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Abraham Zacuto, royal astronomer to King John II of Portugal and a rabbi in his Sephardic community, was born in Salamonica, Spain on this date in 1452. When the Jews were expelled from Spain in 1492, Zacuto emigrated to Lisbon, along with his reputation, and served as the royal astronomer until the ascension of Manuel I in 1495. (Among the projects Zacuto worked on was determining a maritime route to India that would extend the trading power of the growing Portuguese empire; Vasco da Gama would find such a route in 1498.) When Manuel I forced Jews to convert or face death or expulsion, Zacuto fled to Tunis, and later moved to Jerusalem, where he may have died in 1515 (some sources say he died in Damascus in 1520). Zacuto’s accomplishments included development of a specialized type of astrolabe for the determination of latitude while at sea, and a famous astronomical treatise, The Great Book, written in Hebrew, with sixty-five astronomical tables charting the positions of the Sun, Moon and five known planets. His tables allowed navigators to use the Sun and the constellations as their guide, which meant accurate navigational readings wherever they were; Vasco da Gama used Zacuto’s tables and the astrolabe on his first trip to India. While in Tunisia, Zacuto wrote a history of the Jewish people that was reprinted numerous times into the 19th century. The Moon’s crater Zagut is named for Zacuto.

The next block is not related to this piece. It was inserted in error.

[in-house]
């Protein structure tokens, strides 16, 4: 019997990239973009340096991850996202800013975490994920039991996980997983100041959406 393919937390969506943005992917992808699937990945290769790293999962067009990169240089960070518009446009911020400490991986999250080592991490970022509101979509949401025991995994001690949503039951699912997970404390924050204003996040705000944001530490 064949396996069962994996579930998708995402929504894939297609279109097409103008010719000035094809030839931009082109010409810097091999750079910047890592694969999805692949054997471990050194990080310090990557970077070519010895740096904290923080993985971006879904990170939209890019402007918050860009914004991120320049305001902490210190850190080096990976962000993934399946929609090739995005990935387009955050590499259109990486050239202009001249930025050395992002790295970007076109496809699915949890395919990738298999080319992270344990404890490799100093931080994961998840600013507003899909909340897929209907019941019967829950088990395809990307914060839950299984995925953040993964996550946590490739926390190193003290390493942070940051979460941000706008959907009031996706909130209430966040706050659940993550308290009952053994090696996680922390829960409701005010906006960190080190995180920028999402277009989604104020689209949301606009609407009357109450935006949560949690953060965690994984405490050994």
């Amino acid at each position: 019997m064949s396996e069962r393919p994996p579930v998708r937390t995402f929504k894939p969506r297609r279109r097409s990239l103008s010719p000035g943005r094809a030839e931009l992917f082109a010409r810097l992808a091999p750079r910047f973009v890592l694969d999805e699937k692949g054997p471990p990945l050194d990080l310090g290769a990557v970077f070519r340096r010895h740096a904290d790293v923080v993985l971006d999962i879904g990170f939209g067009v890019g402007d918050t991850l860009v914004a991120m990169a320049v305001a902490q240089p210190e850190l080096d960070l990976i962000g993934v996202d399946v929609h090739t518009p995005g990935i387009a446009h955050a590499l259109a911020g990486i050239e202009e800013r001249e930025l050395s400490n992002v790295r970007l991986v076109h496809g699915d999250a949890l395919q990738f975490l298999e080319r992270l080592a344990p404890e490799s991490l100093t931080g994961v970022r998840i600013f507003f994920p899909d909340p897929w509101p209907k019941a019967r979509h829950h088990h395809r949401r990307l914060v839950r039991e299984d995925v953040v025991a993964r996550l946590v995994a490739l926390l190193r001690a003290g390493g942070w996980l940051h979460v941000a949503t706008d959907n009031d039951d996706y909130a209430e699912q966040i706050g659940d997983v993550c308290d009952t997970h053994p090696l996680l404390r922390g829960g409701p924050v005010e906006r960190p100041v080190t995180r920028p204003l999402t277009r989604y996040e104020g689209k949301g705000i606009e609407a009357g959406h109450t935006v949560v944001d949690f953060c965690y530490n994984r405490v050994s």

“There was a flourishing Jewish community in Tunis at that time, under the leadership of the pious and energetic Rabbi Shimon Duran. Rabbi Abraham Zacuto was welcomed with open arms. During the next few years of peace, Rabbi Abraham Zacuto wrote his famous Sefer Hayuhasin, a chronological history of the Jews from the Creation of the world to his day. For a long time it was one of the few sources of post-Biblical Jewish history, covering the period from the Babylonian exile to the Middle Ages.” --Nissan Mindel
Lawrence Bush edited Jewish Currents from 2003 until 2018. He is the author of Bessie: A Novel of Love and Revolution and Waiting for God: The Spiritual Explorations of a Reluctant Atheist, among other books. His new volume of illustrated Torah commentaries, American Torah Toons 2, is scheduled for publication this year.